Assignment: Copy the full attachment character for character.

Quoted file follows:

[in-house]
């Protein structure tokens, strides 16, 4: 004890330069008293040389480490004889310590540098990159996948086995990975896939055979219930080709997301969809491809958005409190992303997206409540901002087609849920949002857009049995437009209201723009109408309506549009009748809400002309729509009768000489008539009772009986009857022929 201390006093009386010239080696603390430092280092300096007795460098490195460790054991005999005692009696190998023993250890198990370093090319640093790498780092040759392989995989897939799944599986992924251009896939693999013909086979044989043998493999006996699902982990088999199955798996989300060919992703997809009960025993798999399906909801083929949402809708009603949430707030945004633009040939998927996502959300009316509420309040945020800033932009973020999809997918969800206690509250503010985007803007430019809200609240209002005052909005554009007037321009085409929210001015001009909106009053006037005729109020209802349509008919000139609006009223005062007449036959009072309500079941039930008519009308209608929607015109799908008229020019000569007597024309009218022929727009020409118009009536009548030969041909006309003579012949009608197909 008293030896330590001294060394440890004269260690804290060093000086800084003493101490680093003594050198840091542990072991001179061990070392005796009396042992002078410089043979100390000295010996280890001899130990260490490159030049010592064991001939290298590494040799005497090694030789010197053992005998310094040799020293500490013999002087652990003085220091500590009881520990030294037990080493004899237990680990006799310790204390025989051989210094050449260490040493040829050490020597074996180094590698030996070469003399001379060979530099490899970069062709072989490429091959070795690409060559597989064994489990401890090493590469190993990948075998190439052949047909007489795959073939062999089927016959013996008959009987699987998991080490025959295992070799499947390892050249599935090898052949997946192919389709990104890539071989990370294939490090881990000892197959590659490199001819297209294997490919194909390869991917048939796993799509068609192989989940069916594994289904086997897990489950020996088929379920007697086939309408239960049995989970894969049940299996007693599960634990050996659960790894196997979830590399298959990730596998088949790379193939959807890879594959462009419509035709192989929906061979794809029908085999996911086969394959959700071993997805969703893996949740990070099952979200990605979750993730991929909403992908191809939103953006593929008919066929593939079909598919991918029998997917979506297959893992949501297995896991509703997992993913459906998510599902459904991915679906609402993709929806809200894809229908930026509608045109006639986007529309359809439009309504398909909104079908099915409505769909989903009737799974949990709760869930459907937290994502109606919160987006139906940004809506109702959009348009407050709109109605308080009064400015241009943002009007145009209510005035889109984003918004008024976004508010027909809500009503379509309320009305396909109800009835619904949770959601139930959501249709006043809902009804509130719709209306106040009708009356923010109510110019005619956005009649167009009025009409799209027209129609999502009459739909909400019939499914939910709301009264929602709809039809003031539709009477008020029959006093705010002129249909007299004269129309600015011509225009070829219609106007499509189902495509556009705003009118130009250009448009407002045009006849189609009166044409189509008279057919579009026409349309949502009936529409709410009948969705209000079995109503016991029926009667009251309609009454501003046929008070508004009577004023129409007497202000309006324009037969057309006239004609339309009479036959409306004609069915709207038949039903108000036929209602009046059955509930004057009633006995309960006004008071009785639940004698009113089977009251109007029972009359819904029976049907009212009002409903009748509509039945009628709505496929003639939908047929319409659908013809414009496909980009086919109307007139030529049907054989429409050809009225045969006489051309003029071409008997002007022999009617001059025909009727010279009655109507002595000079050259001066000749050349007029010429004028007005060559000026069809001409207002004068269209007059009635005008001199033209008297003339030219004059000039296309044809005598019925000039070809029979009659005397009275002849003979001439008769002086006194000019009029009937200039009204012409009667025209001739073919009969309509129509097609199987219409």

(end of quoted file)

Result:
[in-house]
């Protein structure tokens, strides 16, 4: 004890330069008293040389480490004889310590540098990159996948086995990975896939055979219930080709997301969809491809958005409190992303997206409540901002087609849920949002857009049995437009209201723009109408309506549009009748809400002309729509009768000489008539009772009986009857022929 201390006093009386010239080696603390430092280092300096007795460098490195460790054991005999005692009696190998023993250890198990370093090319640093790498780092040759392989995989897939799944599986992924251009896939693999013909086979044989043998493999006996699902982990088999199955798996989300060919992703997809009960025993798999399906909801083929949402809708009603949430707030945004633009040939998927996502959300009316509420309040945020800033932009973020999809997918969800206690509250503010985007803007430019809200609240209002005052909005554009007037321009085409929210001015001009909106009053006037005729109020209802349509008919000139609006009223005062007449036959009072309500079941039930008519009308209608929607015109799908008229020019000569007597024309009218022929727009020409118009009536009548030969041909006309003579012949009608197909 008293030896330590001294060394440890004269260690804290060093000086800084003493101490680093003594050198840091542990072991001179061990070392005796009396042992002078410089043979100390000295010996280890001899130990260490490159030049010592064991001939290298590494040799005497090694030789010197053992005998310094040799020293500490013999002087652990003085220091500590009881520990030294037990080493004899237990680990006799310790204390025989051989210094050449260490040493040829050490020597074996180094590698030996070469003399001379060979530099490899970069062709072989490429091959070795690409060559597989064994489990401890090493590469190993990948075998190439052949047909007489795959073939062999089927016959013996008959009987699987998991080490025959295992070799499947390892050249599935090898052949997946192919389709990104890539071989990370294939490090881990000892197959590659490199001819297209294997490919194909390869991917048939796993799509068609192989989940069916594994289904086997897990489950020996088929379920007697086939309408239960049995989970894969049940299996007693599960634990050996659960790894196997979830590399298959990730596998088949790379193939959807890879594959462009419509035709192989929906061979794809029908085999996911086969394959959700071993997805969703893996949740990070099952979200990605979750993730991929909403992908191809939103953006593929008919066929593939079909598919991918029998997917979506297959893992949501297995896991509703997992993913459906998510599902459904991915679906609402993709929806809200894809229908930026509608045109006639986007529309359809439009309504398909909104079908099915409505769909989903009737799974949990709760869930459907937290994502109606919160987006139906940004809506109702959009348009407050709109109605308080009064400015241009943002009007145009209510005035889109984003918004008024976004508010027909809500009503379509309320009305396909109800009835619904949770959601139930959501249709006043809902009804509130719709209306106040009708009356923010109510110019005619956005009649167009009025009409799209027209129609999502009459739909909400019939499914939910709301009264929602709809039809003031539709009477008020029959006093705010002129249909007299004269129309600015011509225009070829219609106007499509189902495509556009705003009118130009250009448009407002045009006849189609009166044409189509008279057919579009026409349309949502009936529409709410009948969705209000079995109503016991029926009667009251309609009454501003046929008070508004009577004023129409007497202000309006324009037969057309006239004609339309009479036959409306004609069915709207038949039903108000036929209602009046059955509930004057009633006995309960006004008071009785639940004698009113089977009251109007029972009359819904029976049907009212009002409903009748509509039945009628709505496929003639939908047929319409659908013809414009496909980009086919109307007139030529049907054989429409050809009225045969006489051309003029071409008997002007022999009617001059025909009727010279009655109507002595000079050259001066000749050349007029010429004028007005060559000026069809001409207002004068269209007059009635005008001199033209008297003339030219004059000039296309044809005598019925000039070809029979009659005397009275002849003979001439008769002086006194000019009029009937200039009204012409009667025209001739073919009969309509129509097609199987219409």